The Art of Happiness – Chasing Superiority

The second impediment to being happy is to chase superiority. It is in human nature to get attracted to other people’s status and develop adoration for what others have. Humans have a tendency to follow their dreams, and many a times; these dreams are made of what they see of others.

If your friend has a bungalow and you don’t, there are chances that you will try to get a bungalow by some means – be it by earning money through part-time job, or by switching your organization or may be even by some crooked means. This is so inherent in human nature that most of the times, we don’t even realize that we are committing this mistake. Knowingly or unknowingly, each human tries to outperform his superiors and in this process, turns out to be unhappier every day.

Common Traits that Lead to Unhappiness

The following are the common traits in the superiors that make the inferiors feel unhappy −

●      Wealth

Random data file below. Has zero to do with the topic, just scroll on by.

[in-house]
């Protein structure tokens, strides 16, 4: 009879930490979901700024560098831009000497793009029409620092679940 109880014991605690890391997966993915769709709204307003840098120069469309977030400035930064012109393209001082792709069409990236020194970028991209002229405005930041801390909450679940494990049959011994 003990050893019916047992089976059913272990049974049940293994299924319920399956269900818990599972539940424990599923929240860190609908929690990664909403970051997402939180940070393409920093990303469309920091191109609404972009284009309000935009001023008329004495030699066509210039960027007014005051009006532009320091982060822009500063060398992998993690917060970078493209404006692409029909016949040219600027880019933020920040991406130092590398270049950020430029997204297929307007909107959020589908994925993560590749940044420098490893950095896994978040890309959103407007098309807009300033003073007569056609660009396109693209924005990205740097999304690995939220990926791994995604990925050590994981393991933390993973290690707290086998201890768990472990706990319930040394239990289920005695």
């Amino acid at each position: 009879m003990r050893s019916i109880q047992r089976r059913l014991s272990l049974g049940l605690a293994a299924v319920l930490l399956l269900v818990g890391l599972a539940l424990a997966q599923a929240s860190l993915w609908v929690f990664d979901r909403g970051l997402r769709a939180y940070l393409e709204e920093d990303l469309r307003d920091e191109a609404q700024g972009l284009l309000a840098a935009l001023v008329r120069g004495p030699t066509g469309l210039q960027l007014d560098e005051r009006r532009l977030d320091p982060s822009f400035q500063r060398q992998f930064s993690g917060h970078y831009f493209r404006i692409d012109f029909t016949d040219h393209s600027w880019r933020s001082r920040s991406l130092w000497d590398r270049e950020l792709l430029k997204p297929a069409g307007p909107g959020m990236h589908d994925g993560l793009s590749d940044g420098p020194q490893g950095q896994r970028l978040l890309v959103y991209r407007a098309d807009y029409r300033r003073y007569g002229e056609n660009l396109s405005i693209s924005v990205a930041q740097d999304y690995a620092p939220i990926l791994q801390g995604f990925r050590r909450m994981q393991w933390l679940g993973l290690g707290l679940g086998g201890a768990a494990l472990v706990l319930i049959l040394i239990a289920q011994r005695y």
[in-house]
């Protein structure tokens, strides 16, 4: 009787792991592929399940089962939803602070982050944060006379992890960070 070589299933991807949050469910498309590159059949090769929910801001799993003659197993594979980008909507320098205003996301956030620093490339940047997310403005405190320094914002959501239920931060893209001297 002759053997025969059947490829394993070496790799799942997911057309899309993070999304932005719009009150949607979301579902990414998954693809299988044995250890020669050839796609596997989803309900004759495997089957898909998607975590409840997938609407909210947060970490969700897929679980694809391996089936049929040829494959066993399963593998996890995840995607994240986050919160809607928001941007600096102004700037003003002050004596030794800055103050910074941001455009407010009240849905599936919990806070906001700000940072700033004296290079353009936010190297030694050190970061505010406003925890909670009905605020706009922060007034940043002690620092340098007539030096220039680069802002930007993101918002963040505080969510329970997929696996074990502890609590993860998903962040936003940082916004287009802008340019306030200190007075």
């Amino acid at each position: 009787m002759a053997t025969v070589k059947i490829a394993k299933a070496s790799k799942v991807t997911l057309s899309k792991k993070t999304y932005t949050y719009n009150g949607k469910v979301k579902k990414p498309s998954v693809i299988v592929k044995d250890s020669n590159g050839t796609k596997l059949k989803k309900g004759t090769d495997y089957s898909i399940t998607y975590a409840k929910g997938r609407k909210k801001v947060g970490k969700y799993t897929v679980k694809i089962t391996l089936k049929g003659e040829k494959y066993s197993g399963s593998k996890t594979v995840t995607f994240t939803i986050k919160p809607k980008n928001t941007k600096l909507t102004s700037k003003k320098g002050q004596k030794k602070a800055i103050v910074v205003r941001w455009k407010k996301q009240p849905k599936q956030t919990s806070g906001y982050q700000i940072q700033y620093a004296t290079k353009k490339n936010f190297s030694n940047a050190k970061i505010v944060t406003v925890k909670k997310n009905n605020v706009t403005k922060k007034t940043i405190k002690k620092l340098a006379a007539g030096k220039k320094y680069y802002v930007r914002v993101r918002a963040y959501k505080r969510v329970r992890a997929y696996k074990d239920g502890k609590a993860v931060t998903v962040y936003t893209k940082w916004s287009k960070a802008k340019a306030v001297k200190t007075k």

●      Beauty

●      Professional success

●      Power

●      Smartness

Wanting to be better than everyone else is the root cause of unhappiness. To understand this impediment, let us consider an example.

In a workplace, every employee works up to his full potential. In corporate world, it is necessary to do so or else you will lose out in the race. Moreover, giving an award to one employee makes that employee happy. However, it makes other employees jealous or even if not jealous, it does increase their competitive spirit. To bag the award in the next quarter, each employee works harder and longer in the office. Longer hours don’t guarantee better work. However, the desire to gain the superior status leads them to ignore their family and their interests.